Since we’re talking about things I like about the film, let’s get into the music. I know it’s a bit of a heresy to say this, but I’ve never much cared for the Wings version of Live and Let Die. It was always just a little too cheesy for my tastes. But I do have to say that the tune itself is solid and I like that it rocks (as much as Wings can be said to rock) taking the feel of the film in direction away from the more brassy and very ‘60s stylings of the previous films. Bringing that oh so modern touch, in a ‘70s way, to the score is George Martin. He takes the Bond theme, the title song and turns them into funky guitar lead tracks. You’ve got your wakka-jo-wakka guitar material and it works great. Yes, it immediately dates the film, but if the clothes and cars didn’t already do that for you – then you must be blind. Bond films are great gauges of popular culture and music is part of that.
Speaking of popular culture, one of the interesting things that happened as the Bond franchise left the ‘60s is that instead of being on the cutting edge of pop culture, Bond was taking what was hot and fitting it into the Bond template. Live and Let Die is a perfect example of this. Blaxsplotaiton films had just erupted onto the scene the year before with films like Superfly. So maybe the decision to give Live and Let Die the green light was more calculated than I originally figured. Add to that the more edgy feel of the first half of the film. This may be one of the first times we actually see James Bond in a less then glamorous spot, in the slums of New York. It all feeds into an interesting theme in this film.
I can’t remember where I read this, but someone compared Live and Let Die with the myth of Orpheus. In a sense James Bond visits the underworld and battles with the forces of death. This is lateral and figurative. Death is all over this movie – from the title, to the embodiment of death in Baron Semedi. Solitaire’s ability to see the fate (and death) of others plays a key role. Bond literally is pulled underground in the Filet of Soul restaurant. Mr. Big is called a king of the criminal underworld. Then there’s the fact that Bond is very much the alien in this film. He nearly always looks out of place in surroundings and seems unable to get the upper hand. Even the last shot of the film features the embodiment of death impossibly sitting on the front of rocketing train and laughing at the audience – as if to say, there is no escape.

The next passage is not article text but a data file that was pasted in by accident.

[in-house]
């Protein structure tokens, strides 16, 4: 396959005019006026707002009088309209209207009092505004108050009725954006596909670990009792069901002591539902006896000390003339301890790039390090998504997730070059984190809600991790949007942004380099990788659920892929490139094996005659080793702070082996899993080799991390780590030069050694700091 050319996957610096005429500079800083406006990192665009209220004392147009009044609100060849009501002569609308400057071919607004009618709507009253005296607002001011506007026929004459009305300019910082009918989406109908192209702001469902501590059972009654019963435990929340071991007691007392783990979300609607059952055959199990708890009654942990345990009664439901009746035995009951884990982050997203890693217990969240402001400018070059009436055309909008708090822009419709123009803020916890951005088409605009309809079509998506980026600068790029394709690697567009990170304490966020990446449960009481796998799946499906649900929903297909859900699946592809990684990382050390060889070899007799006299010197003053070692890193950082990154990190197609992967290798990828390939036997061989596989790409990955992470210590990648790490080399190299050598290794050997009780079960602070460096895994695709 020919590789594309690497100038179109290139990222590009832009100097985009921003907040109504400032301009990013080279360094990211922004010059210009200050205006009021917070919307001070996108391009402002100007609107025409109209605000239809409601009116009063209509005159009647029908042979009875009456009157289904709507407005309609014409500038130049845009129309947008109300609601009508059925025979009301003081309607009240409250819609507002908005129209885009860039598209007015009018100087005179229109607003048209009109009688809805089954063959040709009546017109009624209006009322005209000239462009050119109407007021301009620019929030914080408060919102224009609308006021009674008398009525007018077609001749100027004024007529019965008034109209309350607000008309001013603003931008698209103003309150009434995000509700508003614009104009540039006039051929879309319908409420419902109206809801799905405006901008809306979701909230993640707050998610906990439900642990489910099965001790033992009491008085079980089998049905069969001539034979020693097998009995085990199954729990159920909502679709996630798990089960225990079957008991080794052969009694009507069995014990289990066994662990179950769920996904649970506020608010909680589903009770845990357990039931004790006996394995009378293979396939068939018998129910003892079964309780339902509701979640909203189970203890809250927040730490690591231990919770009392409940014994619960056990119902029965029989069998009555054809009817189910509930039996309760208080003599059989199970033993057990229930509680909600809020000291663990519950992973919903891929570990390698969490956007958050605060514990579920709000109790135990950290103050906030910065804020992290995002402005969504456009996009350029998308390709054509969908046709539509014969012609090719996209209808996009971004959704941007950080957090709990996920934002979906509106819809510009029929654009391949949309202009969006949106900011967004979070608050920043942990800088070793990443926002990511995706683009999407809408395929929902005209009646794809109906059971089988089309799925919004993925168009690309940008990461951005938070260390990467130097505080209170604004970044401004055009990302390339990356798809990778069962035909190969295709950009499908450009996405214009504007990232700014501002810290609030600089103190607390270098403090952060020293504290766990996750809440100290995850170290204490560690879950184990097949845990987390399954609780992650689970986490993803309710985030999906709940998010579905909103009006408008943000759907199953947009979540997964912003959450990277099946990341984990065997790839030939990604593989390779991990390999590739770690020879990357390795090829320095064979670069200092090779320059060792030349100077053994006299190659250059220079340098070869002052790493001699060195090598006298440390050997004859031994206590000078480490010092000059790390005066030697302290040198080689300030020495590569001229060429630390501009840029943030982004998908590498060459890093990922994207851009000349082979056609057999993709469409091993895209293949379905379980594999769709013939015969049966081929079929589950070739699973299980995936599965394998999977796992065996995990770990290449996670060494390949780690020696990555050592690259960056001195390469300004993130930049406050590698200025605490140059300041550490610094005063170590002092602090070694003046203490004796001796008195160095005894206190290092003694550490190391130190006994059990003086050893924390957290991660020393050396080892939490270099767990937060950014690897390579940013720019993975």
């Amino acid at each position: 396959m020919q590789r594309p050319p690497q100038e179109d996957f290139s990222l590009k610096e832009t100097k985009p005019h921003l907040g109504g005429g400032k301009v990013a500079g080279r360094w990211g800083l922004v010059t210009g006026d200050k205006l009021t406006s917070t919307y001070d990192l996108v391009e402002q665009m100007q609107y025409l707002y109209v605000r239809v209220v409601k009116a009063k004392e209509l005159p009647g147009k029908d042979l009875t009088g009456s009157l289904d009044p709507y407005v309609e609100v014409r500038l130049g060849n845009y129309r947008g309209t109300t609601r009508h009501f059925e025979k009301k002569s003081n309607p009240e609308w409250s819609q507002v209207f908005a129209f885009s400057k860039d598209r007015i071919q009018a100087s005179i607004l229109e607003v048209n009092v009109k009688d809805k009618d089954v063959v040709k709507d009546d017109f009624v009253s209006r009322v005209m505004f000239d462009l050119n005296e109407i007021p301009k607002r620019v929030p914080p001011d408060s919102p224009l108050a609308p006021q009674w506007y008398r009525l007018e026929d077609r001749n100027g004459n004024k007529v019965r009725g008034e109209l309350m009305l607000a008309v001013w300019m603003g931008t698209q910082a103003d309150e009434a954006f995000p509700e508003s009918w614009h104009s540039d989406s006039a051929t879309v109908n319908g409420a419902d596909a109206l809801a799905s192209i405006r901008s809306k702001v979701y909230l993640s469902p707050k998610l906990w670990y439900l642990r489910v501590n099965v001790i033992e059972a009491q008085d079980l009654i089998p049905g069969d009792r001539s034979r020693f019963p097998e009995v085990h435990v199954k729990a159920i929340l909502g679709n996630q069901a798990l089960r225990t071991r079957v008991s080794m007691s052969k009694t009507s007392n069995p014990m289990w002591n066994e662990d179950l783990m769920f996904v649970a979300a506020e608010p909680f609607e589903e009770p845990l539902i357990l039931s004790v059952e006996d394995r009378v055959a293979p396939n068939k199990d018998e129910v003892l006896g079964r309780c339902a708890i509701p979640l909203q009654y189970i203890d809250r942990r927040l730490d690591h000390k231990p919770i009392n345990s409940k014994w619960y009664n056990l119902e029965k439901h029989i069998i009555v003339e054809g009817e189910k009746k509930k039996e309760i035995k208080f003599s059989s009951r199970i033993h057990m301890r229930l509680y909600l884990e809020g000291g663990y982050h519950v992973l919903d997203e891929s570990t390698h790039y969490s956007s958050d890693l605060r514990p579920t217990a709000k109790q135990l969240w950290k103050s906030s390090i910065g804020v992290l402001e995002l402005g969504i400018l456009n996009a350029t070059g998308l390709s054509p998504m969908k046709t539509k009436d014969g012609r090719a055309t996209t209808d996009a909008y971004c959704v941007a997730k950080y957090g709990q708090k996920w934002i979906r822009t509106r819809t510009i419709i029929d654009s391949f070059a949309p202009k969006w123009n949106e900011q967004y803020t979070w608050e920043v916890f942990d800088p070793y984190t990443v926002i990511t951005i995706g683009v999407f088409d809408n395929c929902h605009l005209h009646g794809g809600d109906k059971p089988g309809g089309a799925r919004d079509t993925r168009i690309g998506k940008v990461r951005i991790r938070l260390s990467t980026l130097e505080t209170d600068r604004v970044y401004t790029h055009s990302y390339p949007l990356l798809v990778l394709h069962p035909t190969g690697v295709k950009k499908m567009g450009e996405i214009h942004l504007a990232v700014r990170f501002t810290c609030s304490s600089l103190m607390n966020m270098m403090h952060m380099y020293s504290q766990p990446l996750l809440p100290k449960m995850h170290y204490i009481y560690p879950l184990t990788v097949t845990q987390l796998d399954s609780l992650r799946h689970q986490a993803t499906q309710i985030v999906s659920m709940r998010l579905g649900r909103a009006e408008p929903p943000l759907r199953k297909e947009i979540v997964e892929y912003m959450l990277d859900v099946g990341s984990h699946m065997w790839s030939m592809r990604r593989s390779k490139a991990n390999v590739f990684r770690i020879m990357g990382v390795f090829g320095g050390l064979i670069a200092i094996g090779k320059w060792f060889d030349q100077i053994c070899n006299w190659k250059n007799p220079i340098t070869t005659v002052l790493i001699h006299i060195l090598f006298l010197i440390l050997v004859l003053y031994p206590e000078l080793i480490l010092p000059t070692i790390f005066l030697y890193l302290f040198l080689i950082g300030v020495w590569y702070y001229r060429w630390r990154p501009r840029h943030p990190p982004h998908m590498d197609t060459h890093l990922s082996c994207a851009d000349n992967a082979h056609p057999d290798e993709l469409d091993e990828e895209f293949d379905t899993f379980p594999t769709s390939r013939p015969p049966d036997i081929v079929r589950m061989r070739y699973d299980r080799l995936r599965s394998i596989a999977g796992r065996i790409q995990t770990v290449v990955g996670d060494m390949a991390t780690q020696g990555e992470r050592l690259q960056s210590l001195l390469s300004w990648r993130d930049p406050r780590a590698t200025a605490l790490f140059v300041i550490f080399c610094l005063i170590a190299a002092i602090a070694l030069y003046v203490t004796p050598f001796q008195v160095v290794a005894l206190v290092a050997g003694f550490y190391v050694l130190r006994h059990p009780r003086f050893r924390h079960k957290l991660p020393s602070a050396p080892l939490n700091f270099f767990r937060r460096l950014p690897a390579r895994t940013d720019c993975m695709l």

It’s an interesting conceit and one that almost makes the movie more interesting then it turns out to be… almost.
What really ticks me off is that the first hour of the movie is actually pretty good. It’s gritty, it’s dark, and it’s got an edge to it. Moore isn’t playing it too lightly, and the humor is a bit more organic to the situations. Sure there are a few cheesy moments. For example, the entire pre-credit sequence is just too silly and it doesn’t work as a neat mini-movie, something that previous and future Bond films excelled at.
When the film crosses into the second hour the wheels start to come off. Bond arrives in New Orleans and the pacing just stutters to a slow crawl. Most of the chases and escapes from this point on are filmed and edited poorly, draining all tension from them. And some of these should work. The crocodile farm scene just feels limp, and the great stunt work there is lost. But the real issue is the boat chase. This should be, and could have been one of the greats. But Hamilton just botches the whole thing. There are some great stunts here too, with some crazy jumps and explosions, but the whole thing just feels like it goes on way too long and has no tension in it. Compared to the amazing chase down the Thames in The World is Not Enough – well there is no comparison.
The final nail in the coffin is the abysmal character Sheriff J.W. Pepper, who is supposed to be HIGH-larous. Instead he’s so damn annoying that you are chanting for him to die. I get it, he’s supposed to be the honky southern police officer stereotype that blaxsploitaion flicks loved to smash. Clifton James plays the part to the hilt, with such over the top antics that I’m amazed any scenery was left standing. This hideous character injected into the languid pacing for the boat chase makes it one of the worst set pieces of the franchise.
As a whole, the humor really makes its appearance in the second half. There are some terrible one liners here and the whole chase on the airfield including an old lady learning to fly with James Bond is pretty cringe inducing.
The only thing worse is the amazingly stupid death for Dr. Kanaga. Death by inflation. Yes, he actually expands till he explodes. During my first viewing, I had to rewind the film to make sure I actually saw this. Was it supposed to be funny? Maybe ironic? I don’t know, but it is right up there with dressing James Bond up as a gorilla – but we’ll keep that for the review of Octopussy.